By Rosa J. Chen
Image: Austin Distel on Unsplash
This past August, Cornell University graduate students hosted the annual ComSciCon-NY, a science communication conference comprised of a series of workshops and panels. Fifty attendees, including students and postdocs from various institutions across the state, gathered at Cornell’s Ithaca campus for two days of hands-on workshops, expert panels, and career networking. One major goal of the conference is to teach skills to narrow the large gap in understanding between the public and the scientific community. As the next generation of scientists, we need to help non-scientists to understand what it is that scientists do and why public engagement is important to the process of science.
One interesting session was on podcasts, a form of media that has taken the country, if not the world, by storm. Scientists have harnessed its power to communicate with the public, with formats ranging from journal club-style discussions, to interviews with other scientists, to didactic lessons on specific topics. The podcast panel featured experts from a variety of backgrounds. The first panelist was Katie Feather, a producer for a public radio podcast called Science Friday. Feather talked about her experience working with a well-respected public radio host and interviewer, and how each podcast episode takes a week to research, write, and then record in studio. The second panelist was newly minted Dr. Aravind Natarajan, a former Cornell graduate student who recently defended his dissertation. Natarajan is a co-founder and producer of Science Blender, a podcast that aims to amplify the voices of underrepresented groups in STEM to bolster persistence in STEM. The third panelist was Dr. Mark Savary, the Director of the Investigative Biology Teaching Laboratories at Cornell, and also the faculty advisor for the student-organized podcast, State of the Pod. This science and tech-focused podcasts aims to combat science miscommunication through journalistic reporting. The last panelist was Dr. Cynthia Leifer, an Associate Professor of Immunology at Cornell University. She is a co-host on the podcast Immune, a journal-club style discussion of immunology papers directed at scientists without immunology backgrounds.
After a brief panel discussion, conference attendees were divided up into groups for breakout sessions. Leifer led the group that I joined, and along with 9 other attendees, we practiced interviewing and being interviewed in a mock podcast episode. It was surprisingly difficult to speak naturally knowing that all your words were being recorded. Leifer gave valuable tips on how to be a better interviewer, including starting a conversation with your interviewee before you turn on the microphone to get the creative juices flowing and to establish a level of comfort and rapport. While I was being interviewed, I certainly felt myself letting down my guard as the interview went on, so I see the merit of casually starting a conversation before diving into the interview. Other tips for interviewers include rephrasing your subject’s response, instead of responding with the generic “oh, that’s cool!” and moving on to your next scripted question. Easier said than done, but it definitely makes a difference to the listener! It goes to show how gifted good interviewers really are, to be able to riff off of their subject and to let the conversation flow naturally instead of having a series of disjointed questions and responses. The session ended with participants taking turns playing the freshly recorded interviews out loud for the group, followed by a feedback debriefing session.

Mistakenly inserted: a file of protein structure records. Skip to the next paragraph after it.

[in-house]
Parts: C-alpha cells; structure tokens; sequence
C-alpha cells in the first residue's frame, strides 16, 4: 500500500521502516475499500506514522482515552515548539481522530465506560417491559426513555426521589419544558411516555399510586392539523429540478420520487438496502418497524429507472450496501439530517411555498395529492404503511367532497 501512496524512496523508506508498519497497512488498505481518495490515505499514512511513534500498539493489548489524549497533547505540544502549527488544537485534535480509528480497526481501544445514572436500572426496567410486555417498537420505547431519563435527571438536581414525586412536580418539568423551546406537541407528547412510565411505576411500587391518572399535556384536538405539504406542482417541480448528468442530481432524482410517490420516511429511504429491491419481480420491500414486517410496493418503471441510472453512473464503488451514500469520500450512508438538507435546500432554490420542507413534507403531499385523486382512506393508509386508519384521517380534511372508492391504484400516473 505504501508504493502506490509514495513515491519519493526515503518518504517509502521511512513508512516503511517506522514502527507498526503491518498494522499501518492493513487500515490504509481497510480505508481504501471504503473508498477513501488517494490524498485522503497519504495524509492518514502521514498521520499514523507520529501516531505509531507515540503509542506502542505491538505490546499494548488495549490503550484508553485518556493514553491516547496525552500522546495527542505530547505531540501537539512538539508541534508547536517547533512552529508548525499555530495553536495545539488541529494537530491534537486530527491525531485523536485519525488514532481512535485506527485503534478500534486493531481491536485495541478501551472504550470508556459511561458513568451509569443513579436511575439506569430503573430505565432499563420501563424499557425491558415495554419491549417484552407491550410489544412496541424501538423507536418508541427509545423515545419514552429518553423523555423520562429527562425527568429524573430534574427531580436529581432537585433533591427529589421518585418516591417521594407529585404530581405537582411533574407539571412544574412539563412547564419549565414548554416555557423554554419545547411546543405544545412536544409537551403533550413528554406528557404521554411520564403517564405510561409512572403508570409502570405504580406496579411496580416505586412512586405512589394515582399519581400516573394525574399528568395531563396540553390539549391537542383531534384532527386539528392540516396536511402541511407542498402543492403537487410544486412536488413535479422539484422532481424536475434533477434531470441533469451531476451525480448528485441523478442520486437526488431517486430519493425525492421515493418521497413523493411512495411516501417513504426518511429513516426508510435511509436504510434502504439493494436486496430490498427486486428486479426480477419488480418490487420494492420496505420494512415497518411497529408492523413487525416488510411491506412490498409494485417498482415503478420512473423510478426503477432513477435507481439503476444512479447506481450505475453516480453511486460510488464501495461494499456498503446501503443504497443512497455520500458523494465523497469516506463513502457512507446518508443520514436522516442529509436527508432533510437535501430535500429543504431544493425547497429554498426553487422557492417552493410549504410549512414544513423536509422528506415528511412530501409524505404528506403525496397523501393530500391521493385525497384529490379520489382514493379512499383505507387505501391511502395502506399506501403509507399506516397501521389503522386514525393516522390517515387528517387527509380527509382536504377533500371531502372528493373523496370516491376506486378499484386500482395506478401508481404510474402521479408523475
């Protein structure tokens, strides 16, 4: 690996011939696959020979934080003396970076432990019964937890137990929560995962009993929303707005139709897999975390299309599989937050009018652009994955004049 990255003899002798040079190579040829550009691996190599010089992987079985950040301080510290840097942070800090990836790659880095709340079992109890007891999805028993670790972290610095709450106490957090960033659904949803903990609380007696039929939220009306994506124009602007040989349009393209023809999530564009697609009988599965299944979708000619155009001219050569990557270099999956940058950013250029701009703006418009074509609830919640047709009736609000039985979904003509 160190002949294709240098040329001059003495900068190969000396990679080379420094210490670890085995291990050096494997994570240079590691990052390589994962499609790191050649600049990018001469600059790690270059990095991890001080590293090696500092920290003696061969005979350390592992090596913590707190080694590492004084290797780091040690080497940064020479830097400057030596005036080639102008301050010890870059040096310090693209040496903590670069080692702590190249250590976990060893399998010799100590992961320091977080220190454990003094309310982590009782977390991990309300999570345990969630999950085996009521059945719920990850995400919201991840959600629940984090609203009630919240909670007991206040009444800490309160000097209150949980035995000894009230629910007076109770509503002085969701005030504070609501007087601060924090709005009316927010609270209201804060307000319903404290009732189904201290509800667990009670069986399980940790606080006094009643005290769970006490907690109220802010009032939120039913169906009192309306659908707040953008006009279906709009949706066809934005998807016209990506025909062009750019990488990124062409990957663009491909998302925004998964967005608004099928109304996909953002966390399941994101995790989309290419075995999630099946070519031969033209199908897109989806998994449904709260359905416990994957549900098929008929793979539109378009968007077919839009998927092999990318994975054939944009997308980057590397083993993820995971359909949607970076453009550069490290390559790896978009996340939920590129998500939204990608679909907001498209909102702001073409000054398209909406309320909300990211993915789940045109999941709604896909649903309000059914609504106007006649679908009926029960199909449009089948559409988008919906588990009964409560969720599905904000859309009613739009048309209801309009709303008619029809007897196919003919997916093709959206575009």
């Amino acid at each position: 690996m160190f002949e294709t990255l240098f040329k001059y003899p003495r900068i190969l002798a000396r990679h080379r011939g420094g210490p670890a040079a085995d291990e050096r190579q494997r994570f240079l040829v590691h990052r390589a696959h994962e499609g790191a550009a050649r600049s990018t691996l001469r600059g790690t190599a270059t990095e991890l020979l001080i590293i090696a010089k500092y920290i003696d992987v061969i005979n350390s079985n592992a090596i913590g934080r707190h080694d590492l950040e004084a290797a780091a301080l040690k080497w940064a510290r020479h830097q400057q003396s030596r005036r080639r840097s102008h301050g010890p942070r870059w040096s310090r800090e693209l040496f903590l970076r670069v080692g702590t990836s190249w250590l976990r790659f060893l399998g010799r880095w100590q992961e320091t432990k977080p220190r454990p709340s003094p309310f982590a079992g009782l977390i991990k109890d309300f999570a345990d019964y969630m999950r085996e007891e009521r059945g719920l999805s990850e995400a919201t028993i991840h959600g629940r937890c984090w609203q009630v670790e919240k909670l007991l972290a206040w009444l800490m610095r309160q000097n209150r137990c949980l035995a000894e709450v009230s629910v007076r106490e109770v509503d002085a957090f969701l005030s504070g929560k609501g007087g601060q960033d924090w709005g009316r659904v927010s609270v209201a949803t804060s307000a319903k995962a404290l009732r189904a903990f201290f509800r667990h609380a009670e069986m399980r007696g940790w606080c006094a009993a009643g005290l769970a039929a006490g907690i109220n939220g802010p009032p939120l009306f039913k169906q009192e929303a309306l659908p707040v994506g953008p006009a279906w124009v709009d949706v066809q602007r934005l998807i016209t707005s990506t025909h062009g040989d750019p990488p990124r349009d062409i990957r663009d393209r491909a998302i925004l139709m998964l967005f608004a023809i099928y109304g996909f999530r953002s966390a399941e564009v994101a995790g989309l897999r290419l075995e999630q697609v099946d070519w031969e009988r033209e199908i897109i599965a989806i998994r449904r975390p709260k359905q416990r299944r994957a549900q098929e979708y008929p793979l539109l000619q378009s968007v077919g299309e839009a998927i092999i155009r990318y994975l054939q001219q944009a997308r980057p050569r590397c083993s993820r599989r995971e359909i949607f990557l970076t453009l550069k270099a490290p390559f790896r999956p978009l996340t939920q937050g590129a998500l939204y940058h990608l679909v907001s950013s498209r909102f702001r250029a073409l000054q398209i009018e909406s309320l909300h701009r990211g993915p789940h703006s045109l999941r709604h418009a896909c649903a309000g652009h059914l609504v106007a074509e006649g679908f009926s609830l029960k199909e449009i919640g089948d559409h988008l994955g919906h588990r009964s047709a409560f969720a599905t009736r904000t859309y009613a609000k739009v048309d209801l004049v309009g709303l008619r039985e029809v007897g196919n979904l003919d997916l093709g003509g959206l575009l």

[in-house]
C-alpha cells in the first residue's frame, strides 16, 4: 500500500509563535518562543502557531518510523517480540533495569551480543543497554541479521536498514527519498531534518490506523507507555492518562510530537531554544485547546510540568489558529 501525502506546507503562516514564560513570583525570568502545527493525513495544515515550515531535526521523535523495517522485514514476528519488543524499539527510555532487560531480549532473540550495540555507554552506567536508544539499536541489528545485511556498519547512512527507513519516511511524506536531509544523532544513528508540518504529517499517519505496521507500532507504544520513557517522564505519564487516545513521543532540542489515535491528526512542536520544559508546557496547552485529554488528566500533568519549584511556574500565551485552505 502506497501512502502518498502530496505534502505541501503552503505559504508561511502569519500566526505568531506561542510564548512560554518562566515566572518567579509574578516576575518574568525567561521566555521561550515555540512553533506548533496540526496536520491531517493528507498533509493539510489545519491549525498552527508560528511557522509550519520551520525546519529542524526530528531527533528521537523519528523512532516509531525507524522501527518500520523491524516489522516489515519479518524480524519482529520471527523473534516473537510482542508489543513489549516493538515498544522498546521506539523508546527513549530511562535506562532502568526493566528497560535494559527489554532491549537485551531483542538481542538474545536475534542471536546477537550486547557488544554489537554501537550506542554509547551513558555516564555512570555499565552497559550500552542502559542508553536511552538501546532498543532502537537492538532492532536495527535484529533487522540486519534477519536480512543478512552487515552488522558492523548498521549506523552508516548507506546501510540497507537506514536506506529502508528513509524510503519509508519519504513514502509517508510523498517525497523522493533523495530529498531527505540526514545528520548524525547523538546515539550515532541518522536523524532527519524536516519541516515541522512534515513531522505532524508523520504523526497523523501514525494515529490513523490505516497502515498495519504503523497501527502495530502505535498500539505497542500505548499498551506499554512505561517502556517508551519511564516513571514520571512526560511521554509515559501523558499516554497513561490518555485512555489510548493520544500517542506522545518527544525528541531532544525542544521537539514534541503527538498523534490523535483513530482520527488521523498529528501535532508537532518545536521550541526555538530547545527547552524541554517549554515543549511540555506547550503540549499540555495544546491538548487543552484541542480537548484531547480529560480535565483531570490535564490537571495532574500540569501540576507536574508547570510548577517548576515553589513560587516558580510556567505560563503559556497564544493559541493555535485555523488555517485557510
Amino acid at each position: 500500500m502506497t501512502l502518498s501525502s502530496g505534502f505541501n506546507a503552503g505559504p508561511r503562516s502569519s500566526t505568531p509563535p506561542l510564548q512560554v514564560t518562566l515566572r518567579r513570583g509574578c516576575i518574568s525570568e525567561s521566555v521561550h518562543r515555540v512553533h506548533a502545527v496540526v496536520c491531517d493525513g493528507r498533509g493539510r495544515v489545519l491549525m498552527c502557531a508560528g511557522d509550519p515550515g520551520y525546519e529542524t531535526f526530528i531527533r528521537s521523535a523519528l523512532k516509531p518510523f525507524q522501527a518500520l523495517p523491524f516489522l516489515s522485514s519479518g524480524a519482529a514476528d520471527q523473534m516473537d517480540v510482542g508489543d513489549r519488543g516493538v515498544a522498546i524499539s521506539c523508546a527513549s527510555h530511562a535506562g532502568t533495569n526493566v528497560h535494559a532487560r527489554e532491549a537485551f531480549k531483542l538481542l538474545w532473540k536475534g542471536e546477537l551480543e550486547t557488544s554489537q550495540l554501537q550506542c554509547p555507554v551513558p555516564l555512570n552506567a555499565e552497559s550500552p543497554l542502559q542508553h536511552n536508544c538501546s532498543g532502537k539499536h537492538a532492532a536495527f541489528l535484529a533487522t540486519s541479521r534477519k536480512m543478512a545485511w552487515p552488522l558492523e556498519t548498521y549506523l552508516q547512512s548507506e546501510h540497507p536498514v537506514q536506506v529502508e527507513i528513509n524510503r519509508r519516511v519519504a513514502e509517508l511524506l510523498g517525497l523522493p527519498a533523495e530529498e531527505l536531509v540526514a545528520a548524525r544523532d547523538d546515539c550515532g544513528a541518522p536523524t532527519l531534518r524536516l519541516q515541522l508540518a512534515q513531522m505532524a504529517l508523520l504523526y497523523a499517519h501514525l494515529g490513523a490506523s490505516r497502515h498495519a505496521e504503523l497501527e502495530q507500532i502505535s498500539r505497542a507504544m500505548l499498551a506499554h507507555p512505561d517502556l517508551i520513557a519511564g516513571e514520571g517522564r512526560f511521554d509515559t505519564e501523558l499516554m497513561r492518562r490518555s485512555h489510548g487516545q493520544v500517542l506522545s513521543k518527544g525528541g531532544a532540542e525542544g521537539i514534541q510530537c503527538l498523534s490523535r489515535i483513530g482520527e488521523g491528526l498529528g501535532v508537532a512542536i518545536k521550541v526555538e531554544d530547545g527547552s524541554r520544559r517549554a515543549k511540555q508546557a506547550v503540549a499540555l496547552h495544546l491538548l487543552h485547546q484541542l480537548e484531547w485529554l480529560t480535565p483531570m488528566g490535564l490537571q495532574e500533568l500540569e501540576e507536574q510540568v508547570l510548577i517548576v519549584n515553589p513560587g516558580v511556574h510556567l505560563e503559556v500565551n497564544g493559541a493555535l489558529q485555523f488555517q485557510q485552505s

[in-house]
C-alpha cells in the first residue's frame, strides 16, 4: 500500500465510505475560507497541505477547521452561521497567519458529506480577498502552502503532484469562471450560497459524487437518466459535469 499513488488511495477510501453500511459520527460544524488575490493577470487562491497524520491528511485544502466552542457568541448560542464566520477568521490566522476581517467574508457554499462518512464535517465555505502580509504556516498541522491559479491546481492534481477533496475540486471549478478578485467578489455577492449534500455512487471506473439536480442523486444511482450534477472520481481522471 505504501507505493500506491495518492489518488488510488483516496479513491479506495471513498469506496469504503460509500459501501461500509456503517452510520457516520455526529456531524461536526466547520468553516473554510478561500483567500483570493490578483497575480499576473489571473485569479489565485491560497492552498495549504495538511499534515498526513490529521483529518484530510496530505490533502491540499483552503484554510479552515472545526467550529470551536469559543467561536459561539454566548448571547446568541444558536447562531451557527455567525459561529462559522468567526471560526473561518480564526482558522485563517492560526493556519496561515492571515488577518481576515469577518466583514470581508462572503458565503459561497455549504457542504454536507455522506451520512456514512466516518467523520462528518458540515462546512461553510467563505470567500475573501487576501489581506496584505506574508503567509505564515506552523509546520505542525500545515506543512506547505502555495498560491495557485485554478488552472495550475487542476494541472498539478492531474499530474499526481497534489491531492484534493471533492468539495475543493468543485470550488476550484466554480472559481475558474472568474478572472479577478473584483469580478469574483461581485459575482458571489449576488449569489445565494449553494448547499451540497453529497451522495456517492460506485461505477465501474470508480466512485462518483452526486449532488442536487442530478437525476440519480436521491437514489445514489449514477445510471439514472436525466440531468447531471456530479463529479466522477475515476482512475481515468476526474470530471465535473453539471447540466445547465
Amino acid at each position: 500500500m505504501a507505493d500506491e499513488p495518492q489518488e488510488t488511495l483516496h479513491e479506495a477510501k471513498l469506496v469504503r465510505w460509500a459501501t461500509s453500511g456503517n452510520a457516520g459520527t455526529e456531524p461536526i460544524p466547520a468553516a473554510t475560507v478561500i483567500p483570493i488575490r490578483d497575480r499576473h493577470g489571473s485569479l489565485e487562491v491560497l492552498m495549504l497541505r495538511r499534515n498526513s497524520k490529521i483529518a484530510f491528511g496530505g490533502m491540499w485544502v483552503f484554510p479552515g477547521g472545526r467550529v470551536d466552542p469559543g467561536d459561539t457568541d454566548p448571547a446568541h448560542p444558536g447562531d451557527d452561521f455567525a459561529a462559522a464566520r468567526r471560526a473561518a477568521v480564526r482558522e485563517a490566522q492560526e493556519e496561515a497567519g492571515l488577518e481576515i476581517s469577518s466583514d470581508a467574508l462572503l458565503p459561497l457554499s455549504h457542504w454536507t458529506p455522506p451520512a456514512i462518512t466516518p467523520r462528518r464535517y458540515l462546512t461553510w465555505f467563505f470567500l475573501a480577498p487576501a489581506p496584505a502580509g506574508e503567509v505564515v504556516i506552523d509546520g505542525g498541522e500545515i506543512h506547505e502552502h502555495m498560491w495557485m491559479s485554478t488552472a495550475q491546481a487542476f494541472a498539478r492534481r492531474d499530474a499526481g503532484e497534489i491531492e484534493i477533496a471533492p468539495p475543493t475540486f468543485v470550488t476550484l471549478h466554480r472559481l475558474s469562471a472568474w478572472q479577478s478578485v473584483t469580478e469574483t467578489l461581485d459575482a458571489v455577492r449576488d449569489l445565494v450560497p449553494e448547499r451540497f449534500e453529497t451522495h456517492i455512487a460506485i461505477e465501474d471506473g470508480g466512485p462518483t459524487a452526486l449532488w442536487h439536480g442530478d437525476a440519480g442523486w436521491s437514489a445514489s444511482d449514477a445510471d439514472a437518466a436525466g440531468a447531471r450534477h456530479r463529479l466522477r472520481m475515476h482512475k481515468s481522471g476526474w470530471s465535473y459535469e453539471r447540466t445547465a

I have gained a newfound appreciation for podcast hosts, and especially those who effectively communicate science through their podcasts. Podcasting is an excellent way to reach audiences all over the world, embodying the concept that science should be accessible and inclusive. Through the power of storytelling, everyone can see themselves represented if a diverse body of podcast interviewers and interviewees are given a voice. Science podcasts allow the listener to decide between one-time engagements or sustained relationships between the host and the listener. The former can spark interest, whereas the latter can encourage persistence of scientific curiosity, even at a casual level. In this day and age, scientists may struggle to get the soundbite without losing the substance when communicating science, but the podcast revolution is a perfect example of how we can capitalize on cultural trends and utilize technology to engage the public and effectively communicate our science.
About the author: Rosa is a native Californian who is pursuing a PhD in Neuroscience at Weill Cornell Medical College. When she’s not in the lab studying pregnant mice and their babies, she can be found drinking lattes and listening to podcasts in sunny parks. Twitter: @rosajchen